Intensive Mindfulness Training and the Reduction of Psychological Distress: A Preliminary Study
Cognitive and Behavioral Practice
Short Title: Intensive Mindfulness Training and the Reduction of Psychological Distress
Format: Journal Article
Sources ID: 21813
Zotero Collections: Contemplation by Applied Subject, Psychiatry and Contemplation, Mindfulness-Based Stress Reduction / Cognitive Therapy, Psychotherapy and Contemplation, Health Care and Contemplation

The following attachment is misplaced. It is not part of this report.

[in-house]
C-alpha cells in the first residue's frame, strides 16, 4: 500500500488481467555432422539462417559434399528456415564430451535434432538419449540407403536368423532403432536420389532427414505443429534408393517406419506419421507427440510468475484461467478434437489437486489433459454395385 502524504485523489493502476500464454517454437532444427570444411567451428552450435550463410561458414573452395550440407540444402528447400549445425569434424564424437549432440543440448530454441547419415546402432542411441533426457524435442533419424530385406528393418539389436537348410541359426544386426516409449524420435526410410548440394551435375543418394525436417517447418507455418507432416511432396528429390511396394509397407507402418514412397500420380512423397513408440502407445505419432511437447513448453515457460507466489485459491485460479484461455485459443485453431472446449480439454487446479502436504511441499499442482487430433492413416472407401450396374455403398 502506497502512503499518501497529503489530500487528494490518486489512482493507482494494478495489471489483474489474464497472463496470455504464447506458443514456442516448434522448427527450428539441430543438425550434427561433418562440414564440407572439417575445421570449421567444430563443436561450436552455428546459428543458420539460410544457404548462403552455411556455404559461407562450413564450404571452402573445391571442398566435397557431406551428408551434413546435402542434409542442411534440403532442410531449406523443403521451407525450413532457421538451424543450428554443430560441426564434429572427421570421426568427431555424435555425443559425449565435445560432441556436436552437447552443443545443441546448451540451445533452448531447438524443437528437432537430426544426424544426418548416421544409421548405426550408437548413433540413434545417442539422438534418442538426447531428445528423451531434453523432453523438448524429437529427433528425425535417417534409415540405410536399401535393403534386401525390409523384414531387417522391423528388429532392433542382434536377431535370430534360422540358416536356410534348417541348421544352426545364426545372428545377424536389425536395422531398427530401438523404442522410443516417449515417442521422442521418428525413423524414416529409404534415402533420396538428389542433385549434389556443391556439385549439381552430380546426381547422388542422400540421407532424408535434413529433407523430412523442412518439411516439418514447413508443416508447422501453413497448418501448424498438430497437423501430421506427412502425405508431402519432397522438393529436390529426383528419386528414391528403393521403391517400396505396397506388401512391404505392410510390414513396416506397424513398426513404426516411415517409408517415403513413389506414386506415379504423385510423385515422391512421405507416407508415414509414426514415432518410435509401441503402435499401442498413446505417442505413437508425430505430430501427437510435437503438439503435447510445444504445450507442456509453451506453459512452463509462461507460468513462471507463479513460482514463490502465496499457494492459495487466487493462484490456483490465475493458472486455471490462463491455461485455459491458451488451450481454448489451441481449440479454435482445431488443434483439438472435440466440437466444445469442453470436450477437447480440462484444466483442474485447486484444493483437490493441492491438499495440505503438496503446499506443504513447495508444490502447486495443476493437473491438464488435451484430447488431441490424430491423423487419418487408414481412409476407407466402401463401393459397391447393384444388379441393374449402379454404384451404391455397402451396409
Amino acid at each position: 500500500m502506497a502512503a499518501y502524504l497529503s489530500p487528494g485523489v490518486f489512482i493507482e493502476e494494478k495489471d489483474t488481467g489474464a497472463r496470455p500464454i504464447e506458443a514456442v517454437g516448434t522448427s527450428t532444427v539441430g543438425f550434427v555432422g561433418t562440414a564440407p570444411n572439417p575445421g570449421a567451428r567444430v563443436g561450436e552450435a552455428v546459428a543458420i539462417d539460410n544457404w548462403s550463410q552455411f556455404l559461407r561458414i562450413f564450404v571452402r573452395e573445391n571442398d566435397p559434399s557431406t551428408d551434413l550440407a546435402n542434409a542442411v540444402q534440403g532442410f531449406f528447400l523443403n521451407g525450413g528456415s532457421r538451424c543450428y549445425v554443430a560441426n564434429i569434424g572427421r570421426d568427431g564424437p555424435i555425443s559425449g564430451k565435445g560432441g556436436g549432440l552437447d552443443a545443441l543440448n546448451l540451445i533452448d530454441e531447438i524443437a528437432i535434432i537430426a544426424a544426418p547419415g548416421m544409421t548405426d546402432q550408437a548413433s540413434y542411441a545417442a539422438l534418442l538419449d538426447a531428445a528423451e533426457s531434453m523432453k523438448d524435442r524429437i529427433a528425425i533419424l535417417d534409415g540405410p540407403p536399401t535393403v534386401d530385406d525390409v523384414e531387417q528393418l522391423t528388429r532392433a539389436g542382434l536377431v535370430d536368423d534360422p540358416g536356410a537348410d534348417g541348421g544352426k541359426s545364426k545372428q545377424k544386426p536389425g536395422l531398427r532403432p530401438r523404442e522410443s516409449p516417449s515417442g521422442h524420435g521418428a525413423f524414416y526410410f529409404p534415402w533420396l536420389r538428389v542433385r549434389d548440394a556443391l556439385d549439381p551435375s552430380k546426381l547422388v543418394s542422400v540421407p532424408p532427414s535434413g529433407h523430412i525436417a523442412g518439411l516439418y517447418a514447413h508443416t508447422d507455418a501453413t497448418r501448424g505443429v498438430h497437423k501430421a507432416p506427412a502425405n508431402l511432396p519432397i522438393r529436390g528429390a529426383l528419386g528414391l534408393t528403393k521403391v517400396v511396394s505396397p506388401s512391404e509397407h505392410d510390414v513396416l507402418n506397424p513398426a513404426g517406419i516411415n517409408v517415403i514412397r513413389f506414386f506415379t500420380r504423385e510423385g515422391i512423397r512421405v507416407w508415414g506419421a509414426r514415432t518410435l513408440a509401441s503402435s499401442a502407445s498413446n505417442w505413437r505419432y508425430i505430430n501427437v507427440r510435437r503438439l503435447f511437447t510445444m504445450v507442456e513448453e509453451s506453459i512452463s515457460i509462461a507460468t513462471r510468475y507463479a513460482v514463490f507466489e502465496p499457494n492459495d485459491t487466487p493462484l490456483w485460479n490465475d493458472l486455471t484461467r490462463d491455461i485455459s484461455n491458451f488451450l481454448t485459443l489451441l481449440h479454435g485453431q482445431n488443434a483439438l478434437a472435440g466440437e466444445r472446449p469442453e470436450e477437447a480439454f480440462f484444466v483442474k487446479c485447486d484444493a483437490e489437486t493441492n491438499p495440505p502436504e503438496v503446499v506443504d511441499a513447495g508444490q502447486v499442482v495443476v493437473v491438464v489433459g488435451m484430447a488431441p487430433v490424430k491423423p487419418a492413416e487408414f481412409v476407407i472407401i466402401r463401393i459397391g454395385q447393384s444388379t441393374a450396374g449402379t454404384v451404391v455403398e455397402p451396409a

There is increasing evidence for the utility of mindfulness training as a clinical intervention. Most of this research has examined secular-based mindfulness instruction. The current study examined the effects of a 10-day Buddhist mindfulness meditation course on the psychological symptoms of 53 participants. A repeated-measures analysis of variance indicated reductions in overall psychological distress from the pre-course baseline to a 3-month follow-up. Correlation analyses indicated that the reported reduction in psychological distress was not influenced by social desirability bias and that the effect was not dependent on daily meditation between course completion and follow-up. Issues regarding modality of mindfulness training (secular versus Buddhist) are discussed.